The Christlike Life, C. S. Lewis, and a Life Like Yours and Mine

coffee21.jpgThis morning I was skimming through my newest copy of Conversations (a journal that is focused on spiritual transformation).  I began reading an article entitled C. S. Lewis and "The Region of Awe" (David C. Downing).  This paragraph caught my attention:

 
Lewis defined the basic Christian walk not in terms of striving after ethical ideals but in terms of mystical transformation.  In Mere Christianity he explained succinctly that "every Christian is to become a little Christ."  He added that "putting on Christ" is "not one among many jobs a Christian has to do; it is not a sort of special exercise for the top class.  It is the whole of Christianity."  (Lewis, Mere Christianity, p. 120)

 
There is this sense in which Christ is being formed in me.  Yes, I am imitating Christ in the sense that I want my life to be a reflection of his.  I want to take on his values.  I want to take on his sense of priority (as in seeking first the kingdom).  I want to look at the way he handled himself in various situations and take my cues from him.

 
Yet, this is more than the kind of imitation that I did in second grade.  I can vaguely remember holding a Big Mo pencil in my left hand and trying to trace the letters of the alphabet.  Underneath the sheet of paper on which I was writing, each letter had been printed.  Now, I was to place my paper over these letters and trace each one of them.  There is something to be said for this, but living the Christlike life is even more than this.  

 
Something is happening in me.  I am a "new creation."  There is a newness that I am experiencing in Christ.  In other words, while on one level I am intentionally trying to live like Jesus, there is something else at work here.  The Holy Spirit is at work in me forming and shaping me into someone new — like Christ.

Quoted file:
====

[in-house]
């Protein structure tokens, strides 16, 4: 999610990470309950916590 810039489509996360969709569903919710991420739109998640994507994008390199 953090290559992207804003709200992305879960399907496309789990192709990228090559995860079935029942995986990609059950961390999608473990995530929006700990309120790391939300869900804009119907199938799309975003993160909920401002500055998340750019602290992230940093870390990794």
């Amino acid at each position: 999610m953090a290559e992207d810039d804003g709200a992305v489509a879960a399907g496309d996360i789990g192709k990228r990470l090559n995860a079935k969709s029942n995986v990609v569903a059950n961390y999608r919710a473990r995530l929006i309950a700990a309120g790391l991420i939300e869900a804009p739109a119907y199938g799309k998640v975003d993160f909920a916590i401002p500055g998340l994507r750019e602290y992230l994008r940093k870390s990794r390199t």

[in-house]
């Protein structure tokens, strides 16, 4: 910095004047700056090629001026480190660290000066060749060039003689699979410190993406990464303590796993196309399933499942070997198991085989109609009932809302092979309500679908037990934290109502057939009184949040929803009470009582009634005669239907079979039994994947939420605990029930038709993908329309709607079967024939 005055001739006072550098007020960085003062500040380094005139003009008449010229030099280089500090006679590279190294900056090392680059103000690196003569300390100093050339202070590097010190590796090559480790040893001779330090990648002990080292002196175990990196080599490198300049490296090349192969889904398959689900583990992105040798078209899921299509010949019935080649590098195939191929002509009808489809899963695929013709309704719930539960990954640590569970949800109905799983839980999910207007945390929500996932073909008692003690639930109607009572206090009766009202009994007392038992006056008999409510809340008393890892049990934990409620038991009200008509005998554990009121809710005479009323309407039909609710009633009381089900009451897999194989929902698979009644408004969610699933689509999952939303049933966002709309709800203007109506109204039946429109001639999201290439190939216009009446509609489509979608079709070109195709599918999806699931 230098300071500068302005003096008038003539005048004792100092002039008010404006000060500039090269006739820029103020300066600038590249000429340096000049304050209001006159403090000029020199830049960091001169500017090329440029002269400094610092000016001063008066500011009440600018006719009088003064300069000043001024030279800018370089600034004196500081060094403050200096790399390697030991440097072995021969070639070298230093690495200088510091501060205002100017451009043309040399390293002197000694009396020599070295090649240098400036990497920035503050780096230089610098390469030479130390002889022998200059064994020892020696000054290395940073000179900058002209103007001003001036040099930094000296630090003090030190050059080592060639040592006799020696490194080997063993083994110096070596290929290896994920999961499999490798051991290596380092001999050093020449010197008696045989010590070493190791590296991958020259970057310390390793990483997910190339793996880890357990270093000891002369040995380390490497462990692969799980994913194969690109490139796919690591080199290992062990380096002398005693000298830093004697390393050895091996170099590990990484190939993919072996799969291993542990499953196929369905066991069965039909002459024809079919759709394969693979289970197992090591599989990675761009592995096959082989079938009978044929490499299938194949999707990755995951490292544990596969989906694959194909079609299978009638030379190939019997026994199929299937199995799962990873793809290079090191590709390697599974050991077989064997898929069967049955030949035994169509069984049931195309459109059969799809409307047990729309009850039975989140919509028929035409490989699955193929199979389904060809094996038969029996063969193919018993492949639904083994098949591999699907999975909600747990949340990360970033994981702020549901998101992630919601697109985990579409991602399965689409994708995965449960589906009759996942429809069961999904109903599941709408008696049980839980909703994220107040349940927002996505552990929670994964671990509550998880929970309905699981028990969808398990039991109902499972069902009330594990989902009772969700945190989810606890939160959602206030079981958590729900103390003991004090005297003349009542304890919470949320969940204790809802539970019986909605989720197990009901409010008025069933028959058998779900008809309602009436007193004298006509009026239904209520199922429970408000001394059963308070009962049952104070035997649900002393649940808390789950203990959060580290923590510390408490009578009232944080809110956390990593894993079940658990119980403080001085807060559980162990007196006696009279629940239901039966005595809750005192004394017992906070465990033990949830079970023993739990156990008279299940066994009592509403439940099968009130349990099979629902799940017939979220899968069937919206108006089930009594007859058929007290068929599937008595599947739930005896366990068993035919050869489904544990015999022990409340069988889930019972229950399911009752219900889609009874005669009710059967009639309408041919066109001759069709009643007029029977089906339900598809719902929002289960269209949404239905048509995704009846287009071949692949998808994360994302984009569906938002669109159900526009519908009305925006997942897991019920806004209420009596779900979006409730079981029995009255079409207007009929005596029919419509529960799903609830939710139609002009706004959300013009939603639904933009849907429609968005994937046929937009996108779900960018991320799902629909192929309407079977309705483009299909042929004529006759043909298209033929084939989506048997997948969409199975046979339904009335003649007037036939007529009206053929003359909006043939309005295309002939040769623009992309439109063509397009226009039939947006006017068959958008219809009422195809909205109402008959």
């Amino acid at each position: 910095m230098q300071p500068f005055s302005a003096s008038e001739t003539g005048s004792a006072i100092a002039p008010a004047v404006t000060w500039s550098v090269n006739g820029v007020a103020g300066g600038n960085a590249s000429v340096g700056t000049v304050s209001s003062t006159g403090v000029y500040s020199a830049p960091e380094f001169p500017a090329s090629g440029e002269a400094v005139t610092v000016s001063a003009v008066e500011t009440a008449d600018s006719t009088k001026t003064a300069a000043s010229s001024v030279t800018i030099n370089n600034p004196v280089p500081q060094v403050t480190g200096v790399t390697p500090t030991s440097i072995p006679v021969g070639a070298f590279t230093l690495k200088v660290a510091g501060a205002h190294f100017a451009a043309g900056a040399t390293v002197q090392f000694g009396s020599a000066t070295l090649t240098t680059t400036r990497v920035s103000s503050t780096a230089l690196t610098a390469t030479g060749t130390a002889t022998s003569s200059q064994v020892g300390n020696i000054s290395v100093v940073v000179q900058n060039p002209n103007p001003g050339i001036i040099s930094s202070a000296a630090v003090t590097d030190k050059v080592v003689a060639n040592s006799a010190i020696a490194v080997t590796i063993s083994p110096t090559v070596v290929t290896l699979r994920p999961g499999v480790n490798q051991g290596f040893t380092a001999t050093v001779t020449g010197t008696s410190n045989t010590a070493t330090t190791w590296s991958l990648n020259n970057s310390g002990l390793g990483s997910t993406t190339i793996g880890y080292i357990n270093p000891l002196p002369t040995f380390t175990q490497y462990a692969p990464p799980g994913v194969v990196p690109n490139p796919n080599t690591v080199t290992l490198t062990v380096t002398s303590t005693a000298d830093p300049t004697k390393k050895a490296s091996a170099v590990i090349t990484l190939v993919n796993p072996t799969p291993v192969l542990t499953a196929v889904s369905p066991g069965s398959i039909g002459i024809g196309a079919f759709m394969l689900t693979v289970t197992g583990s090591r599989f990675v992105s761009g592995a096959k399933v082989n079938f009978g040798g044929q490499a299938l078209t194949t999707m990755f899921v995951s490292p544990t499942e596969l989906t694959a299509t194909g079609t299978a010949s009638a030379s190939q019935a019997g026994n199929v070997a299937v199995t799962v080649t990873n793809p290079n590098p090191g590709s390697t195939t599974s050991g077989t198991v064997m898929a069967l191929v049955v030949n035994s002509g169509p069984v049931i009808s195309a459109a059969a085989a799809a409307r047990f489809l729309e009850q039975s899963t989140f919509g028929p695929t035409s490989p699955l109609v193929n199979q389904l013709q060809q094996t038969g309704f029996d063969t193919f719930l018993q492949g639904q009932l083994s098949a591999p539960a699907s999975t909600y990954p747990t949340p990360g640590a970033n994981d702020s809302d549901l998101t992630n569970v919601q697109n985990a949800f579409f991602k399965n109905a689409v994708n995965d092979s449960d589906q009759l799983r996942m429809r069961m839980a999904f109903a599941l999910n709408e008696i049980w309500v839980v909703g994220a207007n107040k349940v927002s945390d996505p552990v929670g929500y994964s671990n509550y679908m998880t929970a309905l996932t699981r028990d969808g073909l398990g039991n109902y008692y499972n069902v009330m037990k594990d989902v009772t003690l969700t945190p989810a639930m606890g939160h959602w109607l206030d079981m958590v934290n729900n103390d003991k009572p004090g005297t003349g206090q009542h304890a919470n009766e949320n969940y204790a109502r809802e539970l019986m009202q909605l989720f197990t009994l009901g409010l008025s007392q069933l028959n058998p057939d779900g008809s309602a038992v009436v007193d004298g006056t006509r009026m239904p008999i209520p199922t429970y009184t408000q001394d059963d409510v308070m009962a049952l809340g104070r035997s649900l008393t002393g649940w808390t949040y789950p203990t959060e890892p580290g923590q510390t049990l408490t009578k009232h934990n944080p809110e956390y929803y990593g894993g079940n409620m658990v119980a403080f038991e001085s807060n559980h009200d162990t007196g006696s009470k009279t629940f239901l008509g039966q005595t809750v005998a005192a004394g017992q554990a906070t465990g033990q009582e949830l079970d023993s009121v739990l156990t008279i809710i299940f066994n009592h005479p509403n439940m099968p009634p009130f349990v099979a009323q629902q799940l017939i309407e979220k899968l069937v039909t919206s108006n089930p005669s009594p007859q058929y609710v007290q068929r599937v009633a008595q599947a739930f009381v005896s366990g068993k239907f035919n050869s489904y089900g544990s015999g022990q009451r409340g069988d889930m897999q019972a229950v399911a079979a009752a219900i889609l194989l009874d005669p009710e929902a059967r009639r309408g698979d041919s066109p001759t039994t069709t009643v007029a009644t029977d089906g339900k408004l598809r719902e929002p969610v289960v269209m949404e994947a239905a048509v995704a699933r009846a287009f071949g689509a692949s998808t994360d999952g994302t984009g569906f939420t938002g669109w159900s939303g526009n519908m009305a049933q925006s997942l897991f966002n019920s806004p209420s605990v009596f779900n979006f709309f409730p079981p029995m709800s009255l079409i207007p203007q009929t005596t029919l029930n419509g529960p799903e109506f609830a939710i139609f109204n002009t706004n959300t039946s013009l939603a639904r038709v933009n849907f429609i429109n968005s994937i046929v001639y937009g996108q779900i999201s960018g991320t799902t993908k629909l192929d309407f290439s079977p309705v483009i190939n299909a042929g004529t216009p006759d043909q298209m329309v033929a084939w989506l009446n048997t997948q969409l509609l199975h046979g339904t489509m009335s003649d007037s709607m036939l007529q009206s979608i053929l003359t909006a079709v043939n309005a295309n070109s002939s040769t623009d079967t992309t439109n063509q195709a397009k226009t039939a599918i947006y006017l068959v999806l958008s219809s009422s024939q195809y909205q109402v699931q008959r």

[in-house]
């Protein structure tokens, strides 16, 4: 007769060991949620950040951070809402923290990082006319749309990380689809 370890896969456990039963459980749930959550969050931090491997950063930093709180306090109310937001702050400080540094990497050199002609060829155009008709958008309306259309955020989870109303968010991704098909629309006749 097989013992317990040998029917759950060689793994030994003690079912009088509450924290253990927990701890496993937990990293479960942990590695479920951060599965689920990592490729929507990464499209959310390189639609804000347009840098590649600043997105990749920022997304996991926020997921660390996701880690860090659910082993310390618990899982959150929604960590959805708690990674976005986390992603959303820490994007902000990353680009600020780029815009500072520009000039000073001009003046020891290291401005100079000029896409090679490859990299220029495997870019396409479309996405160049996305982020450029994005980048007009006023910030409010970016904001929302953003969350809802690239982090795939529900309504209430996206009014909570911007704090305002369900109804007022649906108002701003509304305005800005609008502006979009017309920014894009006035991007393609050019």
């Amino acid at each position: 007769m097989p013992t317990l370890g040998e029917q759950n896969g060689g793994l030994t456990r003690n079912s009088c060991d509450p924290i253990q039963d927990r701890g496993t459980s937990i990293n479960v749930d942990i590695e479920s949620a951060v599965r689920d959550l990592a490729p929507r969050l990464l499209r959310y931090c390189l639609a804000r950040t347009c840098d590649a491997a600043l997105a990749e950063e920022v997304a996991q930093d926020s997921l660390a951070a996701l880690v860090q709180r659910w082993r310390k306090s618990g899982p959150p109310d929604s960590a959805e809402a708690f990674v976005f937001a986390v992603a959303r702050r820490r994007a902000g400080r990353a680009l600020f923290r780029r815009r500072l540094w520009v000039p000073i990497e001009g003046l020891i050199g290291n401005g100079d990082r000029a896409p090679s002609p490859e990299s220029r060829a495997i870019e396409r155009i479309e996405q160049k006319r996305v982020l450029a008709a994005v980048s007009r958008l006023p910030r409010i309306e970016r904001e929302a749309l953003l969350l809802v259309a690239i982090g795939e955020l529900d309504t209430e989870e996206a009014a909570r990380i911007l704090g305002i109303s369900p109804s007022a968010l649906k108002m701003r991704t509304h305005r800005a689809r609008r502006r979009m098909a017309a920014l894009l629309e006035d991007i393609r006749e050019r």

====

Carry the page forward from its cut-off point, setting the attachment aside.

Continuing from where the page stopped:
So what does all of this really mean?

 
1.  It means that the "new me" doesn’t depend upon how well I can perform or how good I can be.  The Christlike life is not based on who can perform the best.

 
2.  It means that while there are ethical mandates, the Christlike life is centered around something that is happening inside me that results in an outside expression.

 
3.  It means I should not resort to saying, "That’s just the way I am."  Rather, we should think in terms of how God wishes to change us and re-create us. 

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5 thoughts on “The Christlike Life, C. S. Lewis, and a Life Like Yours and Mine

  1. Great post, Jim.   I suppose you know that the Greek word translated "example" or "pattern" in 1 Pet 2:21 ("For to this you have been called, because Christ also suffered for you, leaving you an example, so that you should follow in his steps") is used by Plato to describe the tablet of letters that students would trace over to practice writing in the ancient world.  Your illustration is apt!  And yet you make the important point that our imitation of Christ cannot be limited to such an understanding.  It is something that can only happen through divine enablement.  In a real sense, we must first be healed by his wounds before we can trace his pattern with our lives.  

  2. Wonderful post as always Jim.
    I love the points that you make.
    You always challenge us.
    Thanks brother.
    I pray God’s richest blessings on your ministry and life.
    In Him,Kinney Mabry

  3. Cliff!Thanks for this great comment.  Thanks so much for what you are saying regarding I Peter.  I remember hearing the information about Plato’s use but I have not thought about it in sometime.Thank you so much for not only bringing it up but explaining it in such a clear way.By the way.  I love this line!In a real sense, we must first be healed by his wounds before we can trace his pattern with our lives. 

  4. Great post! I couldn’t have said it better myself. You’re exactly right. We’re not just imitators; we really are whole new creations! Thanks for your insight.